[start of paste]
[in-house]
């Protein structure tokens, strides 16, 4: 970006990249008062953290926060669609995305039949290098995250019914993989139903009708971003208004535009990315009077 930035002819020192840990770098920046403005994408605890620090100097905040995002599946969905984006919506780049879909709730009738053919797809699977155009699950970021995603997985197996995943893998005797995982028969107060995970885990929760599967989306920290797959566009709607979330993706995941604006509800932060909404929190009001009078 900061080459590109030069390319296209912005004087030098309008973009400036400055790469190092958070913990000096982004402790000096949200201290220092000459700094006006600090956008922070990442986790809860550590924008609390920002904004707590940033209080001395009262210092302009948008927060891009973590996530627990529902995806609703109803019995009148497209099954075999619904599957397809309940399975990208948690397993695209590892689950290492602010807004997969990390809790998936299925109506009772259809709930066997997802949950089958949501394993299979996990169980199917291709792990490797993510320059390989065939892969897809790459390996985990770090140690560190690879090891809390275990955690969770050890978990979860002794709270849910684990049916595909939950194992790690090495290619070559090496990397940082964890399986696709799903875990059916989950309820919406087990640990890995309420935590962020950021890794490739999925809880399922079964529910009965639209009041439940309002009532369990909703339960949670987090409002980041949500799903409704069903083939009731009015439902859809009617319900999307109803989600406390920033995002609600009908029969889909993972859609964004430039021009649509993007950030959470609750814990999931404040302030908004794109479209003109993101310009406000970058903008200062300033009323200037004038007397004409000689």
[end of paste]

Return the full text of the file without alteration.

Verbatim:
[in-house]
């Protein structure tokens, strides 16, 4: 970006990249008062953290926060669609995305039949290098995250019914993989139903009708971003208004535009990315009077 930035002819020192840990770098920046403005994408605890620090100097905040995002599946969905984006919506780049879909709730009738053919797809699977155009699950970021995603997985197996995943893998005797995982028969107060995970885990929760599967989306920290797959566009709607979330993706995941604006509800932060909404929190009001009078 900061080459590109030069390319296209912005004087030098309008973009400036400055790469190092958070913990000096982004402790000096949200201290220092000459700094006006600090956008922070990442986790809860550590924008609390920002904004707590940033209080001395009262210092302009948008927060891009973590996530627990529902995806609703109803019995009148497209099954075999619904599957397809309940399975990208948690397993695209590892689950290492602010807004997969990390809790998936299925109506009772259809709930066997997802949950089958949501394993299979996990169980199917291709792990490797993510320059390989065939892969897809790459390996985990770090140690560190690879090891809390275990955690969770050890978990979860002794709270849910684990049916595909939950194992790690090495290619070559090496990397940082964890399986696709799903875990059916989950309820919406087990640990890995309420935590962020950021890794490739999925809880399922079964529910009965639209009041439940309002009532369990909703339960949670987090409002980041949500799903409704069903083939009731009015439902859809009617319900999307109803989600406390920033995002609600009908029969889909993972859609964004430039021009649509993007950030959470609750814990999931404040302030908004794109479209003109993101310009406000970058903008200062300033009323200037004038007397004409000689």